opposite occurs switch the omni pattern to cardioid. Be careful to not
get too close for this will create an unnatural balance from the
guitar. If you are working with a studio musician they will most likely
have a custom-made guitar. Ask them where the "sweet-spot" is on
their guitar for the performance they are playing. If the guitar player
is soloing and moving up the neck try placing the mic closer to the
sound hole to give you a fuller sound of the guitar. This will
obviously compensate for the lack of low-end that the guitar can
produce when used in a soloing fashion.

Selecting a microphone depends on the size of the guitar, if the player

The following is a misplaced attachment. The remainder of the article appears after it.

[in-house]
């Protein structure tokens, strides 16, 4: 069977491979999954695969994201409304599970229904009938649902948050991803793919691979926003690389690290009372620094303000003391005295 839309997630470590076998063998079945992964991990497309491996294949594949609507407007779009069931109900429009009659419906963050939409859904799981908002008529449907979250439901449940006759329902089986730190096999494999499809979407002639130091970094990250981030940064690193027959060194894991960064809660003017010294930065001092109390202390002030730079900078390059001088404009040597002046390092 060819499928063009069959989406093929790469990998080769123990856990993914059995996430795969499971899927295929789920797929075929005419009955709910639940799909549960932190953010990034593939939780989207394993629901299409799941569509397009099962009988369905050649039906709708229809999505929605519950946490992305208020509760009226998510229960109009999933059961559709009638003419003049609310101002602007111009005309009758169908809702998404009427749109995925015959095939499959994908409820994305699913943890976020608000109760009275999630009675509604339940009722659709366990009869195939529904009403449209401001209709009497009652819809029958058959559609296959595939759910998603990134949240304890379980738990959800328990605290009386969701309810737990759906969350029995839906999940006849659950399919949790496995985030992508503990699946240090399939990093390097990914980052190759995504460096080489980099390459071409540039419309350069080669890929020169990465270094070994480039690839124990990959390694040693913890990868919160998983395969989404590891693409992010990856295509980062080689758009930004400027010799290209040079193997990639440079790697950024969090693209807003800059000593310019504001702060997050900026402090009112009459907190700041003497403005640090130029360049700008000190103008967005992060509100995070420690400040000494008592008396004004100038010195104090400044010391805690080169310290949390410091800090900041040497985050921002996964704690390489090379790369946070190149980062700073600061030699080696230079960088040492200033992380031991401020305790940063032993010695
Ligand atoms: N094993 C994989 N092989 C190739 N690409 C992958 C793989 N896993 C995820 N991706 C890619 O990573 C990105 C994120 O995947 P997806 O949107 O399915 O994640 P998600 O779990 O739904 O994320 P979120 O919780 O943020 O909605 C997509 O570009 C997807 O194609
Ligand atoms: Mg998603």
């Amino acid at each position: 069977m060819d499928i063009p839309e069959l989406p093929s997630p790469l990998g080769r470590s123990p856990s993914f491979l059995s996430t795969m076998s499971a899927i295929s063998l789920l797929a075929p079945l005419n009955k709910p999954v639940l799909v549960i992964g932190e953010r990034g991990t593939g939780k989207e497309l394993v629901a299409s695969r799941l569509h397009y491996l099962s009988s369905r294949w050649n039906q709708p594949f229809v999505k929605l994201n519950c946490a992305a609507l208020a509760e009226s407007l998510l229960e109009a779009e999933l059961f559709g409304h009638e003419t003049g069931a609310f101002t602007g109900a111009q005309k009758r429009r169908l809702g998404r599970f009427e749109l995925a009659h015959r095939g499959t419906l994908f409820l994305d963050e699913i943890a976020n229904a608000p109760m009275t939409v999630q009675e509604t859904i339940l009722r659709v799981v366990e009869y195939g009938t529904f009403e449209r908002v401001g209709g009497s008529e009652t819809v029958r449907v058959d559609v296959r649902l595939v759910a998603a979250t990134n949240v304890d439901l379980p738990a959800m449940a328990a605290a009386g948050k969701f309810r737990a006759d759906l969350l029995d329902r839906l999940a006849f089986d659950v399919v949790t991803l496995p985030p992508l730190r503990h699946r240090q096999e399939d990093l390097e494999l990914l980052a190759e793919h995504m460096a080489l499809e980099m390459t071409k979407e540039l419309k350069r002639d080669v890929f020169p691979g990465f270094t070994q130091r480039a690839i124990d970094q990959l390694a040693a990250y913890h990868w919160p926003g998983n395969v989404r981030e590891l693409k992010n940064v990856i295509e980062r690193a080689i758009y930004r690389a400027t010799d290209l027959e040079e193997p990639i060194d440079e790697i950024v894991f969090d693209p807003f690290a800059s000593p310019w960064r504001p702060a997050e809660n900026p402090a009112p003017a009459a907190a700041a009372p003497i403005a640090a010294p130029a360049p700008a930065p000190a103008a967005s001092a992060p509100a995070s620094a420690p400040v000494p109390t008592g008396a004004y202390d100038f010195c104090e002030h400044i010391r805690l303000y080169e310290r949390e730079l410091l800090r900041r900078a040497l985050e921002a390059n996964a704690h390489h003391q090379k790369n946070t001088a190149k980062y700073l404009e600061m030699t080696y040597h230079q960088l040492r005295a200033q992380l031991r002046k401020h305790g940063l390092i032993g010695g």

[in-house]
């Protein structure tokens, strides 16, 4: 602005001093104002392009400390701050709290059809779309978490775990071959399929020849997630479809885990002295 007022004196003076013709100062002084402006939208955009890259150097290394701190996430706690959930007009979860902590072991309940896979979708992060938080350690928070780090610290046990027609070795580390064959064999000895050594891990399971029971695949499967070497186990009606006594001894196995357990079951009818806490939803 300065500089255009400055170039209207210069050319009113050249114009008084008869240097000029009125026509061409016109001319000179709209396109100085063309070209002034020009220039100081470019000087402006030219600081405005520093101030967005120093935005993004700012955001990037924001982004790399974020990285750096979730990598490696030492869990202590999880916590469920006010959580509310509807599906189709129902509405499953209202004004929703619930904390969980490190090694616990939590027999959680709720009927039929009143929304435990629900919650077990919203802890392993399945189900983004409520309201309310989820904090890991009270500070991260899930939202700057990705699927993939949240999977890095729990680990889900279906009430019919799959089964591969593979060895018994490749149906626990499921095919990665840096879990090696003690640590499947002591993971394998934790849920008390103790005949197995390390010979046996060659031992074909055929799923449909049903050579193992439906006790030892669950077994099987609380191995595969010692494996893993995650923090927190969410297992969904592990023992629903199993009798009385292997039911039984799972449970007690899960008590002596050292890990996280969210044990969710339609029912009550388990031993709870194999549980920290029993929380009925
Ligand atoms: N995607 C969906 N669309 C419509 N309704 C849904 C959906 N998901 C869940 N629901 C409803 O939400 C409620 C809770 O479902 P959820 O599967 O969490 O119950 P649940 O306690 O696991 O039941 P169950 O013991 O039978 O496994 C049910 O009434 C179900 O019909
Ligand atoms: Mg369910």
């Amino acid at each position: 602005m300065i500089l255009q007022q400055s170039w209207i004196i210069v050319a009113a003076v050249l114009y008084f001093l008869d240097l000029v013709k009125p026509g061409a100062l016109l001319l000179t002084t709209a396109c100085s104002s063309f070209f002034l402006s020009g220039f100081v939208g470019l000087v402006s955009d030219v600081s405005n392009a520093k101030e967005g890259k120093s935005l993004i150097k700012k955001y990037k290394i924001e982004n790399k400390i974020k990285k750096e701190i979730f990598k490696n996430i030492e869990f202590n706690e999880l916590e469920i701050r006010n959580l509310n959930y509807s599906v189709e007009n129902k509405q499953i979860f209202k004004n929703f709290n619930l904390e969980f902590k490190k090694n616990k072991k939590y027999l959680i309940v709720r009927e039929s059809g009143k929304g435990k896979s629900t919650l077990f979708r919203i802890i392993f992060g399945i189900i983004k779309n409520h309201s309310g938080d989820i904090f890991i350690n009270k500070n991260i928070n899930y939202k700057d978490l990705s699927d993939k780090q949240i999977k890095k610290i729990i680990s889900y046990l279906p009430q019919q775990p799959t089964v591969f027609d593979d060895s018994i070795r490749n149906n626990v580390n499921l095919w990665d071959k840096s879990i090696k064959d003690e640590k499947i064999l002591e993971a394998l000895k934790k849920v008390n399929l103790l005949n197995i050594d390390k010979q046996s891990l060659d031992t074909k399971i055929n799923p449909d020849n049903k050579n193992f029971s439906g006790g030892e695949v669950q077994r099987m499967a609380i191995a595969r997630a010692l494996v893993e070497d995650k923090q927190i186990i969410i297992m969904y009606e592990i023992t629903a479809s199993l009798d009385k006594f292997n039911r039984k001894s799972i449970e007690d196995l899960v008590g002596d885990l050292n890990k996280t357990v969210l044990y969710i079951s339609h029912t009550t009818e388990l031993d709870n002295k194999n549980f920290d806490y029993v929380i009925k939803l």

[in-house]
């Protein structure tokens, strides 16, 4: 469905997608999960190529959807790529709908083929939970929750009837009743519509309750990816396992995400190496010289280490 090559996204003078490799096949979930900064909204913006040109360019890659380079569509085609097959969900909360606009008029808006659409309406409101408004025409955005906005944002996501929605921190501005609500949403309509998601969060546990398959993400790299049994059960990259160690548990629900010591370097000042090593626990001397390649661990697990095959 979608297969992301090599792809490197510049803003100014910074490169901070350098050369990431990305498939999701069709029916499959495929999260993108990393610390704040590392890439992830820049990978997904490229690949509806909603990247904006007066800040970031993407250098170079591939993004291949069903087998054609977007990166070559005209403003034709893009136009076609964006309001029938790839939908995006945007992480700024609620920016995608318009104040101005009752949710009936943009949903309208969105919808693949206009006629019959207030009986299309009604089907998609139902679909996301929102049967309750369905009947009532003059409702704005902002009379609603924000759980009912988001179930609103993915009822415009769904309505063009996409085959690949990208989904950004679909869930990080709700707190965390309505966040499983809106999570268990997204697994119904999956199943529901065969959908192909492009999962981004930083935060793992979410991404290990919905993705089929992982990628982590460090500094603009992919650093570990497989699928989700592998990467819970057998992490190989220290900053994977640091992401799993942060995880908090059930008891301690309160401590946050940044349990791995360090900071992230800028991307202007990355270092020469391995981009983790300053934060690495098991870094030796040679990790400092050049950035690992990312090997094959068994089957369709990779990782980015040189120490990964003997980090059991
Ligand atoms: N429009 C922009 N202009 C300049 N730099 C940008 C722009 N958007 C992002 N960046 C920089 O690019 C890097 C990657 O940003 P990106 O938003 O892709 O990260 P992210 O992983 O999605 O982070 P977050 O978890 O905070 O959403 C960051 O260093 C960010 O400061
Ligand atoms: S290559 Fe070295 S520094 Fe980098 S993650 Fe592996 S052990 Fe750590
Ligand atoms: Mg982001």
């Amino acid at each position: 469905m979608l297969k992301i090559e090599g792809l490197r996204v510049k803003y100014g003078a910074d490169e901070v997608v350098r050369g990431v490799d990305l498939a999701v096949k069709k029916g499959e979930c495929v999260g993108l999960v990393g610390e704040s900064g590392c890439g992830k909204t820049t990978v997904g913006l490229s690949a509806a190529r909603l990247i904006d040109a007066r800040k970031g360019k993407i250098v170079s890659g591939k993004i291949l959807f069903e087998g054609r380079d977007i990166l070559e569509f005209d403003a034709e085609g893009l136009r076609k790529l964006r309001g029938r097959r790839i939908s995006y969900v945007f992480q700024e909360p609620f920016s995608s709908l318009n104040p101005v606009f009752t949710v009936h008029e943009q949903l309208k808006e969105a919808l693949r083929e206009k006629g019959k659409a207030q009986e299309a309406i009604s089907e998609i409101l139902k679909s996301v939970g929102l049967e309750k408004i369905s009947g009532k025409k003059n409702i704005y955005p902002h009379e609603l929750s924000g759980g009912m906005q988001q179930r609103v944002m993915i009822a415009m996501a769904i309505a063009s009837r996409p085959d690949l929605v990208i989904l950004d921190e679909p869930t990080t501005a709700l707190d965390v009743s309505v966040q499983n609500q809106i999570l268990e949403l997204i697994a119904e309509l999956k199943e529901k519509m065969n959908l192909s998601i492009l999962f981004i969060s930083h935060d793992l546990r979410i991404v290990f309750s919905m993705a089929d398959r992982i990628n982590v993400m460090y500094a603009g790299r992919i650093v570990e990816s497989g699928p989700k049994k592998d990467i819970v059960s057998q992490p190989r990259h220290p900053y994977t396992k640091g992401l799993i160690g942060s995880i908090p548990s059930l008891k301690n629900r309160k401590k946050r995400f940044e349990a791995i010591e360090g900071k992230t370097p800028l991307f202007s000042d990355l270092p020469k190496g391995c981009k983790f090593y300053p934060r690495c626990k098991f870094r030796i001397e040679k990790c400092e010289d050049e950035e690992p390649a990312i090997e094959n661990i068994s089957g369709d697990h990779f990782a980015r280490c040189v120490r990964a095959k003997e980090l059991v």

is playing open chords or soloing. If the player is strumming with open
chords use a pencil condenser. If they are soloing move to a large
diaphragm condenser. Dynamic mics simply don't cut it.




A guitar with a built-in pick up and a microphone will undoubtedly
create some phase problems. Experiment with moving the mic closer and
further away from the guitar. That will affect the phase relationship
of the two sound sources. Phase, he can be a tricky bugger.
This will work effectively if the guitar player is also singing whereby
minimizing the vocal leakage into the guitar microphone. If you are
cutting a track in a studio with drums try using the direct pickup only
and replacing it with an acoustic pickup in an overdubbing stage. Even
though direct pickups on acoustic guitars have come a long way I have
yet to discover one that sounds as good as a microphone pickup.

Stereo miking works well for solo applications. The XY technique is
good but still falls short due to its lack of direct sound access. It